02/04/2016 02:50 pm ET Updated Dec 06, 2017

Business Lessons from Donald Trump's Iowa Results


The surviving candidates and political media exited Iowa early Tuesday morning for New Hampshire and beyond, but businesses can learn from what happened to Donald Trump in the Iowa caucuses.

The Trump campaign offered "hoopla" that included customer marketing, branding and strategic advertising.

As impressive as "Trump Force One" and his organization appeared, The Donald lacked political campaign experience in the high-stakes Iowa contest. Most importantly, Mr. Trump was unable to build a ground game to back up his high polling numbers. Put simply, businessman Trump had moved outside his "circle of competence" compared with politicians Ted Cruz and Marco Rubio.

Ordinarily, a second place finish might seem good enough, but Trump had raised media expectations that he would have a huge win in Iowa. When the Trump campaign failed to meet or exceed expectations, the perception grew that he lost. Trump's habit for calling others losers created a unique context for the label to boomerang.

As I watched Iowa voters attend county caucus events, the late Tony Schwartz's description of politics as "a one day sale" rang true.


As we can see from colleague Michelle Thies' photographs from the Shelby County caucus in Harlan, Iowa, voters are motivated to stand outside in a line and spend hours in order to participate.

Trump's large Twitter following and steady social media use clearly activated some voters, yet data showed that Marco Rubio attracted the most first-time caucus-goers, including those deciding late in the process.

Trump, though, did something right in defeat. His concession speech was humble and brief. This may serve him well in future contests. In contrast, Cruz talked beyond the sale by going on and on. Likewise, Rubio was windier than needed.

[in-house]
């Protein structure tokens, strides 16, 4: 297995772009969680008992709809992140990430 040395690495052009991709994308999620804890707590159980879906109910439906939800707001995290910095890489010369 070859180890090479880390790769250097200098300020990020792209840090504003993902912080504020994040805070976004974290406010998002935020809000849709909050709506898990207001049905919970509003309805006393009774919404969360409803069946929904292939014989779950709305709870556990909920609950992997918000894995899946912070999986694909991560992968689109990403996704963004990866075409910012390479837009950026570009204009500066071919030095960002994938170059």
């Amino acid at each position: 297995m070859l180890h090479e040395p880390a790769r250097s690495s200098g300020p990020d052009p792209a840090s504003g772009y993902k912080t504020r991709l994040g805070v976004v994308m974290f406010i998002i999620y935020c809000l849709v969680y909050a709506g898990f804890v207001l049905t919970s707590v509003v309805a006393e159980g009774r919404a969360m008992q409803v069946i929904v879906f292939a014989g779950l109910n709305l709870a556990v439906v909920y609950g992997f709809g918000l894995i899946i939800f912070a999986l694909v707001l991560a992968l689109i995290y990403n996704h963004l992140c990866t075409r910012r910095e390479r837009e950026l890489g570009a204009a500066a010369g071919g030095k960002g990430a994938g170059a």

I think we can identify a number of lessons from the Trump experience in Iowa that also translate to insights for everyday business people:

1. Social media are useful in raising awareness and engaging with customers, but this activity should not be confused with results in politics or business.
2. Media strategies are important, from organic social media campaigns to paid advertising, but these do more to reinforce existing perception instead of changing hearts, minds and action.
3. Hoopla generates media and public buzz, but it must be followed with a ground game that keeps a close eye on intended behavioral outcomes.
4. When activating a consumer, emotions are important. Ted Cruz had an ideological connection with his supporters, and they came out in record numbers. Meanwhile, Marco Rubio captured the imagination of future-oriented voters.
5. The results narrative is a function of prior expectations established by the seller. Do not over-sell your expected results, as this leads to disappointment.
6. The words you use to sell a candidate, product or service may come back to haunt you. Avoid placing others in a negative light - the label may boomerang.
7. Talk less. Listen more. Trump didn't need to attend the final Iowa debate to talk more, but his absence sent the wrong message to voters deciding on the eve of the caucuses. Listening in a sales process means being there and demonstrating attentiveness.
8. Personal branding and name recognition are important early in a sales process. Conversion of shoppers to customers, however, is a time-consuming process that happens by building trust.


In the end, business plans must include strategic mapping of the customer conversion process. Traditional and social media hoopla can be useful during early stages of communicating, but marketing ultimately must move beyond awareness and engagement to a resulting behavior.